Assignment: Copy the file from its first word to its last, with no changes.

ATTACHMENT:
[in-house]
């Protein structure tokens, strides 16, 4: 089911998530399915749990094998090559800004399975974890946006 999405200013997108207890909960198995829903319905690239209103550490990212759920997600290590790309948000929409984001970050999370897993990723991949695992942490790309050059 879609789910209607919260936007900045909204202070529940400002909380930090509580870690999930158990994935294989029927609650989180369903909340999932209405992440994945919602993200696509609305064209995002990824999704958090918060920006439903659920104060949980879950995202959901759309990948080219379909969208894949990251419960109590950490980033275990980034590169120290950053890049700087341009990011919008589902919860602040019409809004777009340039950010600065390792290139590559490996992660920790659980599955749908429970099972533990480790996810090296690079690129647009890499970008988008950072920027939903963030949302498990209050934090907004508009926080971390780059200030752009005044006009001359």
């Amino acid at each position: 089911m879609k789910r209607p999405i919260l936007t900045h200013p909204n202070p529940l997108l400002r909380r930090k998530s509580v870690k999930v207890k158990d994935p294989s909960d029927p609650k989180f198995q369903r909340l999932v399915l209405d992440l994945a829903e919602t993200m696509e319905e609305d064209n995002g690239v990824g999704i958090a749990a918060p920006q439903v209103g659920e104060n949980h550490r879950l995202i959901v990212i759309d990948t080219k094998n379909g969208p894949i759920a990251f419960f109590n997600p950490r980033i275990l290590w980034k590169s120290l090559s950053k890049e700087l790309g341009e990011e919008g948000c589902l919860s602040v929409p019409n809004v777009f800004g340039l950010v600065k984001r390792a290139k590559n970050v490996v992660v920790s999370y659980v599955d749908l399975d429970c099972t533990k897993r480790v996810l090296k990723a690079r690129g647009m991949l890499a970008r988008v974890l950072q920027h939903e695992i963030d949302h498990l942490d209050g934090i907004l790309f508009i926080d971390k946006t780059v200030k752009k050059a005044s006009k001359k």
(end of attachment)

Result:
[in-house]
């Protein structure tokens, strides 16, 4: 089911998530399915749990094998090559800004399975974890946006 999405200013997108207890909960198995829903319905690239209103550490990212759920997600290590790309948000929409984001970050999370897993990723991949695992942490790309050059 879609789910209607919260936007900045909204202070529940400002909380930090509580870690999930158990994935294989029927609650989180369903909340999932209405992440994945919602993200696509609305064209995002990824999704958090918060920006439903659920104060949980879950995202959901759309990948080219379909969208894949990251419960109590950490980033275990980034590169120290950053890049700087341009990011919008589902919860602040019409809004777009340039950010600065390792290139590559490996992660920790659980599955749908429970099972533990480790996810090296690079690129647009890499970008988008950072920027939903963030949302498990209050934090907004508009926080971390780059200030752009005044006009001359």
């Amino acid at each position: 089911m879609k789910r209607p999405i919260l936007t900045h200013p909204n202070p529940l997108l400002r909380r930090k998530s509580v870690k999930v207890k158990d994935p294989s909960d029927p609650k989180f198995q369903r909340l999932v399915l209405d992440l994945a829903e919602t993200m696509e319905e609305d064209n995002g690239v990824g999704i958090a749990a918060p920006q439903v209103g659920e104060n949980h550490r879950l995202i959901v990212i759309d990948t080219k094998n379909g969208p894949i759920a990251f419960f109590n997600p950490r980033i275990l290590w980034k590169s120290l090559s950053k890049e700087l790309g341009e990011e919008g948000c589902l919860s602040v929409p019409n809004v777009f800004g340039l950010v600065k984001r390792a290139k590559n970050v490996v992660v920790s999370y659980v599955d749908l399975d429970c099972t533990k897993r480790v996810l090296k990723a690079r690129g647009m991949l890499a970008r988008v974890l950072q920027h939903e695992i963030d949302h498990l942490d209050g934090i907004l790309f508009i926080d971390k946006t780059v200030k752009k050059a005044s006009k001359k």